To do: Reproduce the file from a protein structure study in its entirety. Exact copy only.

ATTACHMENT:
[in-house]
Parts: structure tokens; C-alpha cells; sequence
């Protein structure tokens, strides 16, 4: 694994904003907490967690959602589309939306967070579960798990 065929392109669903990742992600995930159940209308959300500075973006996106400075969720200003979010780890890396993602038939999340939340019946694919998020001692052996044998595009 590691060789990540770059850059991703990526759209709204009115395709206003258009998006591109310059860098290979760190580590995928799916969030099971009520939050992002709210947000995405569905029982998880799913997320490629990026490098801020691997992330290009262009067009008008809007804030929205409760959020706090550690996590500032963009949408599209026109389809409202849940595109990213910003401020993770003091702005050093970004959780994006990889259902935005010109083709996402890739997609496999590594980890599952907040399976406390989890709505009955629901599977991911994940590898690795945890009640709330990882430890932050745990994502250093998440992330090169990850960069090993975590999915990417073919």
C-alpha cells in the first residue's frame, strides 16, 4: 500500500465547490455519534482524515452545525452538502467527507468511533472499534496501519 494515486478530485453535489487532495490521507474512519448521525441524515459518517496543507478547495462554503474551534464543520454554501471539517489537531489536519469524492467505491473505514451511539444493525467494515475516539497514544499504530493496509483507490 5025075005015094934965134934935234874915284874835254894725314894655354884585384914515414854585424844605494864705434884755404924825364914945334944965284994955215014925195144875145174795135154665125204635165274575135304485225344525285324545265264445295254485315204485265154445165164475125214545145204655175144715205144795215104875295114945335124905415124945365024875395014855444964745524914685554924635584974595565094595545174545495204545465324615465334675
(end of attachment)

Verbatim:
[in-house]
Parts: structure tokens; C-alpha cells; sequence
């Protein structure tokens, strides 16, 4: 694994904003907490967690959602589309939306967070579960798990 065929392109669903990742992600995930159940209308959300500075973006996106400075969720200003979010780890890396993602038939999340939340019946694919998020001692052996044998595009 590691060789990540770059850059991703990526759209709204009115395709206003258009998006591109310059860098290979760190580590995928799916969030099971009520939050992002709210947000995405569905029982998880799913997320490629990026490098801020691997992330290009262009067009008008809007804030929205409760959020706090550690996590500032963009949408599209026109389809409202849940595109990213910003401020993770003091702005050093970004959780994006990889259902935005010109083709996402890739997609496999590594980890599952907040399976406390989890709505009955629901599977991911994940590898690795945890009640709330990882430890932050745990994502250093998440992330090169990850960069090993975590999915990417073919």
C-alpha cells in the first residue's frame, strides 16, 4: 500500500465547490455519534482524515452545525452538502467527507468511533472499534496501519 494515486478530485453535489487532495490521507474512519448521525441524515459518517496543507478547495462554503474551534464543520454554501471539517489537531489536519469524492467505491473505514451511539444493525467494515475516539497514544499504530493496509483507490 5025075005015094934965134934935234874915284874835254894725314894655354884585384914515414854585424844605494864705434884755404924825364914945334944965284994955215014925195144875145174795135154665125204635165274575135304485225344525285324545265264445295254485315204485265154445165164475125214545145204655175144715205144795215104875295114945335124905415124945365024875395014855444964745524914685554924635584974595565094595545174545495204545465324615465334675